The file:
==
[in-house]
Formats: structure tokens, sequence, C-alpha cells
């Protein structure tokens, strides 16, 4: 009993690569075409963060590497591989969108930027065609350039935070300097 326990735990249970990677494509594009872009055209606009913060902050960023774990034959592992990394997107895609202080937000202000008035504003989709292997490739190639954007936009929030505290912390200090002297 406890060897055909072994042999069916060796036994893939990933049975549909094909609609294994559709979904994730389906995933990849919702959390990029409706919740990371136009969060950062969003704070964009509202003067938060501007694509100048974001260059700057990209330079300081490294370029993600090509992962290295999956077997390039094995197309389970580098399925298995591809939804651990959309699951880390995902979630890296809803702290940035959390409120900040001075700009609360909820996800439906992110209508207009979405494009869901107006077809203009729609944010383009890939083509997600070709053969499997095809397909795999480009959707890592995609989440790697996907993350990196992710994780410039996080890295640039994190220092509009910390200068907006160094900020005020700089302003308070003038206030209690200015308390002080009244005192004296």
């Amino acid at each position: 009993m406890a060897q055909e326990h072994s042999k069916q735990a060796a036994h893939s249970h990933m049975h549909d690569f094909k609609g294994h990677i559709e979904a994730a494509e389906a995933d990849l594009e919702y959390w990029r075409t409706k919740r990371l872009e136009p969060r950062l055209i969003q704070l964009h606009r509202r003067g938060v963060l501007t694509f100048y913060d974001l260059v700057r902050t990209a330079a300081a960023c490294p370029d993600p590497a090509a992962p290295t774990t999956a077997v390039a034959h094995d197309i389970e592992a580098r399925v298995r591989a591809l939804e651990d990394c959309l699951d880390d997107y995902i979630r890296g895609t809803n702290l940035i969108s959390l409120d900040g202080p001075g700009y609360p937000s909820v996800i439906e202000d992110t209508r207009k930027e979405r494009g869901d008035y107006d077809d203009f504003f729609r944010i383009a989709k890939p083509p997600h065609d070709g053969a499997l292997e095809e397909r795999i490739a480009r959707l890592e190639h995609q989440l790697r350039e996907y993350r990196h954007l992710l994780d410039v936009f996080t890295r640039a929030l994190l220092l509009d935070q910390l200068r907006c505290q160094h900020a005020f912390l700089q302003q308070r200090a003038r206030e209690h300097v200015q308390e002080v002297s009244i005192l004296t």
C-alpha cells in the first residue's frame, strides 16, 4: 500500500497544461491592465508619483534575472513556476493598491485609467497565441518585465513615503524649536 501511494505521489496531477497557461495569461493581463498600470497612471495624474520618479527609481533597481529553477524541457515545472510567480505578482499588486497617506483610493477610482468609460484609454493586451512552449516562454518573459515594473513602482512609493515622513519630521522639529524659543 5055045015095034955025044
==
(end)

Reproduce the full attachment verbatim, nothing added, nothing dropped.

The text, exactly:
[in-house]
Formats: structure tokens, sequence, C-alpha cells
């Protein structure tokens, strides 16, 4: 009993690569075409963060590497591989969108930027065609350039935070300097 326990735990249970990677494509594009872009055209606009913060902050960023774990034959592992990394997107895609202080937000202000008035504003989709292997490739190639954007936009929030505290912390200090002297 406890060897055909072994042999069916060796036994893939990933049975549909094909609609294994559709979904994730389906995933990849919702959390990029409706919740990371136009969060950062969003704070964009509202003067938060501007694509100048974001260059700057990209330079300081490294370029993600090509992962290295999956077997390039094995197309389970580098399925298995591809939804651990959309699951880390995902979630890296809803702290940035959390409120900040001075700009609360909820996800439906992110209508207009979405494009869901107006077809203009729609944010383009890939083509997600070709053969499997095809397909795999480009959707890592995609989440790697996907993350990196992710994780410039996080890295640039994190220092509009910390200068907006160094900020005020700089302003308070003038206030209690200015308390002080009244005192004296």
């Amino acid at each position: 009993m406890a060897q055909e326990h072994s042999k069916q735990a060796a036994h893939s249970h990933m049975h549909d690569f094909k609609g294994h990677i559709e979904a994730a494509e389906a995933d990849l594009e919702y959390w990029r075409t409706k919740r990371l872009e136009p969060r950062l055209i969003q704070l964009h606009r509202r003067g938060v963060l501007t694509f100048y913060d974001l260059v700057r902050t990209a330079a300081a960023c490294p370029d993600p590497a090509a992962p290295t774990t999956a077997v390039a034959h094995d197309i389970e592992a580098r399925v298995r591989a591809l939804e651990d990394c959309l699951d880390d997107y995902i979630r890296g895609t809803n702290l940035i969108s959390l409120d900040g202080p001075g700009y609360p937000s909820v996800i439906e202000d992110t209508r207009k930027e979405r494009g869901d008035y107006d077809d203009f504003f729609r944010i383009a989709k890939p083509p997600h065609d070709g053969a499997l292997e095809e397909r795999i490739a480009r959707l890592e190639h995609q989440l790697r350039e996907y993350r990196h954007l992710l994780d410039v936009f996080t890295r640039a929030l994190l220092l509009d935070q910390l200068r907006c505290q160094h900020a005020f912390l700089q302003q308070r200090a003038r206030e209690h300097v200015q308390e002080v002297s009244i005192l004296t």
C-alpha cells in the first residue's frame, strides 16, 4: 500500500497544461491592465508619483534575472513556476493598491485609467497565441518585465513615503524649536 501511494505521489496531477497557461495569461493581463498600470497612471495624474520618479527609481533597481529553477524541457515545472510567480505578482499588486497617506483610493477610482468609460484609454493586451512552449516562454518573459515594473513602482512609493515622513519630521522639529524659543 5055045015095034955025044